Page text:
In many ways, To All the Boys: Always and Forever feels like a love letter addressed to its own series, which has been an unlikely success story for just about everyone involved. The first film, To All the Boys I’ve Loved Before, was one of Netflix’s earliest hits when it comes to their original movies, kicking off not just two sequels but a renewed cultural interest in committed rom-coms with mainstream budgets. The film was a career boon for co-stars Lana Condor and Noah Centineo, and the already well-liked YA novels these movies were based on from author Jenny Han have undoubtedly benefited from all the hoopla.
So where to go from here? The journey of the central couple in these films has perhaps mirrored the journey of the films themselves. The first one was a surprising delight, dancing in some well-worn tropes about fake relationships but having so much fun doing it, the audience couldn’t care less if they’d seen it done before. The second film, To All the Boys: P.S. I Still Love You, introduced some new challenges and even a new, prospective love interest who could challenge what (or who) you liked from the original. And now the third film, To All the Boys: Always and Forever, addresses the Toy Story 3 problem of a high school relationship that was always moving toward an inevitable parting.
Lara Jean (Condor) and Peter (Centineo) are now in their senior year of high school, which means they’ll soon be off to college, and you can probably see where this is going. Despite their relationship still going pretty strong, to the point where the film’s first 20 minutes feel a bit too much like a stretched epilogue without many stakes, Lara Jean starts to wonder if their relationship might crumble if she decides to pick a school more suited for creative writing ambitions, while Peter has already secured a lacrosse scholarship at Stanford.
Plenty of movies have explored this territory to exhausting degree, but to be fair, each generation deserves their own modern update. And Always and Forever fortunately introduces some insightful flavor into a problem most movies would perhaps solve a bit too cleanly. It’s clear from the beginning that Lara Jean has their entire future mapped out, but when faced with the prospect of her plans changing, she doesn’t react with the sort of anxiety she might’ve in the first film. No, she’s actually excited about the possibility of trying new things, a sign that after all this time later, our main character has truly grown from these experiences we’ve watched onscreen. The only problem is that this comes at Peter’s expense.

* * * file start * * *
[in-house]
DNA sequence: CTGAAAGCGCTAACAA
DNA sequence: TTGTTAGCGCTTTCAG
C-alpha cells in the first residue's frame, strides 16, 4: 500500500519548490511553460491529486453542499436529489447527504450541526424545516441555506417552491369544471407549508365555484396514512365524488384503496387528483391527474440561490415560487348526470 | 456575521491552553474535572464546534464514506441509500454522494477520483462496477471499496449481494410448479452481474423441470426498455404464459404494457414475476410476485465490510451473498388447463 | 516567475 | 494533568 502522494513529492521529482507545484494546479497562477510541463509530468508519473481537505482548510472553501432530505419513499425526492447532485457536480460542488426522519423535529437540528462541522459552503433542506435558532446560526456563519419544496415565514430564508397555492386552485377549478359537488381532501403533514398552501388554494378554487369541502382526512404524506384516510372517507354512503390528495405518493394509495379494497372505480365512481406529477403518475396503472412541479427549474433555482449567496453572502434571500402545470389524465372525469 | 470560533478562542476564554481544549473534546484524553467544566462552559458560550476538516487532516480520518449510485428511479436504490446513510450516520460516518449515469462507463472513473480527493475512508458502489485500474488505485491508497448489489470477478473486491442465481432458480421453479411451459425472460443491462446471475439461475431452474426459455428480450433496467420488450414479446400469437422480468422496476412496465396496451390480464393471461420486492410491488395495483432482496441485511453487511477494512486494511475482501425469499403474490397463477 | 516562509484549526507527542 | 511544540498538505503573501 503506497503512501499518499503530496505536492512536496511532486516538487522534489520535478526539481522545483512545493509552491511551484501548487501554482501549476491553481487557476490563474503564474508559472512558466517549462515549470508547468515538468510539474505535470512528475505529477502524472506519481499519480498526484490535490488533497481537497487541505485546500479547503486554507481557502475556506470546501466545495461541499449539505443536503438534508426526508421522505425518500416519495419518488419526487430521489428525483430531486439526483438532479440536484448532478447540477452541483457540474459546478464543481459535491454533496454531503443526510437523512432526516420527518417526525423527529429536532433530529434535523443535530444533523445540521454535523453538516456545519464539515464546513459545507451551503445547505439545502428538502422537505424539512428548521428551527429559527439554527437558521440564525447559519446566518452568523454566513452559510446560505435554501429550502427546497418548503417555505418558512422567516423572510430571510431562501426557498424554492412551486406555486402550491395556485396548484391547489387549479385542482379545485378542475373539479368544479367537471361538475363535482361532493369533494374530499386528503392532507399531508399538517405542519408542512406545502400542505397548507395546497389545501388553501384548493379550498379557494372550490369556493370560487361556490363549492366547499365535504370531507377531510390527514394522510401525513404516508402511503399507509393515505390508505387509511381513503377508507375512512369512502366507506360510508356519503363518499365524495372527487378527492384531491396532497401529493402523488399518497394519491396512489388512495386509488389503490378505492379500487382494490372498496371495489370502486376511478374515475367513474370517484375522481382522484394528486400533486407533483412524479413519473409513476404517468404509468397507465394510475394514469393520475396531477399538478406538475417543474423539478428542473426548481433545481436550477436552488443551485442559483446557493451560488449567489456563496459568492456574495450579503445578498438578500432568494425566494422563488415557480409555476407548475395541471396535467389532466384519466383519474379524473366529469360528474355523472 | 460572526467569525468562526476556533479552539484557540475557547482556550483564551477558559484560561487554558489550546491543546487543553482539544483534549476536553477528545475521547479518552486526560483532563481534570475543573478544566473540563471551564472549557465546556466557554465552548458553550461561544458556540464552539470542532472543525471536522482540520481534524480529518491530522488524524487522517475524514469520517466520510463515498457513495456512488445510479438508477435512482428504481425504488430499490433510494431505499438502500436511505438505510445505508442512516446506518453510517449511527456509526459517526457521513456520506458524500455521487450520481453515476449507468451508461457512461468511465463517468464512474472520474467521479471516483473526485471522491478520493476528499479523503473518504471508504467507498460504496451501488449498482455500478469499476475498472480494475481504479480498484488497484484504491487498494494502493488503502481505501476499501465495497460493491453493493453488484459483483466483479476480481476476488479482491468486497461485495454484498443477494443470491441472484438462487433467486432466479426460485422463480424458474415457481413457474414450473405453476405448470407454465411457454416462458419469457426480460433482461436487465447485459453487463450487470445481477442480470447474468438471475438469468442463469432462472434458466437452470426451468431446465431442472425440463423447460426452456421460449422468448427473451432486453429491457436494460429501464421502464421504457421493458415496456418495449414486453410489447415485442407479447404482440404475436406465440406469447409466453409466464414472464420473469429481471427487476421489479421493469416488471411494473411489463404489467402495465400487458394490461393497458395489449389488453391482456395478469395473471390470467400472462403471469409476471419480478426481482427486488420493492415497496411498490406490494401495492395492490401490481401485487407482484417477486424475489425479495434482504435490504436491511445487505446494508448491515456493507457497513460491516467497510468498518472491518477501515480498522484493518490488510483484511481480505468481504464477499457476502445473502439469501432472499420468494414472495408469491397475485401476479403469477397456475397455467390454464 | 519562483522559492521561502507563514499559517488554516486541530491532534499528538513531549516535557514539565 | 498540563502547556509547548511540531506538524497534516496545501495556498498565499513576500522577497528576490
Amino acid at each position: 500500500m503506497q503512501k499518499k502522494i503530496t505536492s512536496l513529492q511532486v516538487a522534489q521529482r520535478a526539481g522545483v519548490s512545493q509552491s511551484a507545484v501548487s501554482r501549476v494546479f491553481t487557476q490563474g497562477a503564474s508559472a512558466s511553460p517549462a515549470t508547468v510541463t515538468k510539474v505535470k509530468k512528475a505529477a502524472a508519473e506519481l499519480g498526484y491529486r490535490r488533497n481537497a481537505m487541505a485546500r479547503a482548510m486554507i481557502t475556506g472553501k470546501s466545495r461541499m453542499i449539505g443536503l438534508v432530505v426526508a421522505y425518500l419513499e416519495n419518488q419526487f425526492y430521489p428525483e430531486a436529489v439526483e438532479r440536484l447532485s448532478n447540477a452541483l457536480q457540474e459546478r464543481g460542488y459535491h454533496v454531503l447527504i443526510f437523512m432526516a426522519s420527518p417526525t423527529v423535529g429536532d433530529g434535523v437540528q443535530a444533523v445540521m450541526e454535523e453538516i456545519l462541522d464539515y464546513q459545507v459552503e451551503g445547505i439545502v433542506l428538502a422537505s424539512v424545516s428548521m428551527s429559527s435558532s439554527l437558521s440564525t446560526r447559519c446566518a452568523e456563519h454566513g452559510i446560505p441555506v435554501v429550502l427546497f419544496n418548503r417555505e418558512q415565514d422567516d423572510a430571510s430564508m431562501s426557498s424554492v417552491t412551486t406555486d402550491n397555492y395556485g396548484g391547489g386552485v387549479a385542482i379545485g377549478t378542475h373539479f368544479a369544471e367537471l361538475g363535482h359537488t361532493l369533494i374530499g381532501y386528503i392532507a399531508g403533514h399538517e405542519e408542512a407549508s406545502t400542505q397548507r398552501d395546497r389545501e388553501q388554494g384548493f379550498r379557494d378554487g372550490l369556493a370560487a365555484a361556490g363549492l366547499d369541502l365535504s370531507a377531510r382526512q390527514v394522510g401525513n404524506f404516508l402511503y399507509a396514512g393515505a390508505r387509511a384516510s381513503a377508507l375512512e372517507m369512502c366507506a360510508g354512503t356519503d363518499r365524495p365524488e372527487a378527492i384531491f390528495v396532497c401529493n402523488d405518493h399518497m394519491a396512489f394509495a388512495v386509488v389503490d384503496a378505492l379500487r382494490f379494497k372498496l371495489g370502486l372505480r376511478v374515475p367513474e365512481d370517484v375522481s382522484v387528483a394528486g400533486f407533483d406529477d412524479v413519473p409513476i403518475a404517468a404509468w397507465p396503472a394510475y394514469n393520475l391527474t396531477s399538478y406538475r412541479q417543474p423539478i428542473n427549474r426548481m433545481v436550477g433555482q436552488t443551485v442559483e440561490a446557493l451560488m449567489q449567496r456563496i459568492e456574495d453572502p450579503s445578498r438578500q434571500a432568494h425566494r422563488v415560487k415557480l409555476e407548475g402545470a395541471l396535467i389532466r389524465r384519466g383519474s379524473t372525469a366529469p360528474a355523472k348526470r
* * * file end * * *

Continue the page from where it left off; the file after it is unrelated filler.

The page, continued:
So far in these films, and to a somewhat jarring degree in P.S. I Still Love You, Peter has been an almost insufferably perfect boyfriend when it comes to supporting Lara Jean and balancing creative gestures with sincere sensitivity. It’s an aspirational role, to be sure, and one that Centineo can practically do while sleepwalking, giving a whole generation of teens a blissfully smiling example of healthy, affirming masculinity. In Always and Forever, this role model is finally examined and even grounded to some extent, showing that Peter’s supportive bravado can have a downside when not checked appropriately. We see that Peter exhibits all of this good affection because of his abandonment trauma, which means the idea of Lara Jean choosing to be farther away from him is an understandable, sympathetic, and tragic challenge that can actually, realistically threaten their relationship.
It’s a good thing, too, because the rest of Always and Forever is about as bubble gum as usual, with all of our returning characters essentially going through the motions of their lives without much drama. Lara Jean’s dad (John Corbett) is getting ready to propose to stepmom-in-training Trina (Sarayu Blue), Kitty (Anna Cathcart) likes a boy for the first time, Chris (Madeleine Arthur) and Trevor (Ross Butler) have their own will-they-won’t-they subplot simmering in the background, but none of these side stories ever come close to stealing the spotlight. Like it tends to be in high school, Lara Jean and Peter definitely feel like everything in their lives is the center of everything in the world, and the movie does a fine enough job making us care that much about them, all the same.
Fans of the first two films already know they’re going to watch this, at least out of curiosity, and it’s wonderful to report that this Ben and Jerry’s flavored trilogy ends on about as good a note as we can reasonably expect. Michael Fimognari does return at the helm after taking over directing duties in the last film from Susan Johnson. And it certainly shows that Netflix wanted to finish this without deviating too far away from what people have liked so far. It’s still a soda-pop movie, in that it’s sweet and best consumed in moderation, and it only has the barest of substance. But if you’re looking for an excuse to recapture the same feeling you might’ve had the end of the last two films, you likely won’t be disappointed.
To All the Boys: Always and Forever is currently available to stream exclusively on Netflix.
Photo credit: Katie Yu / Netflix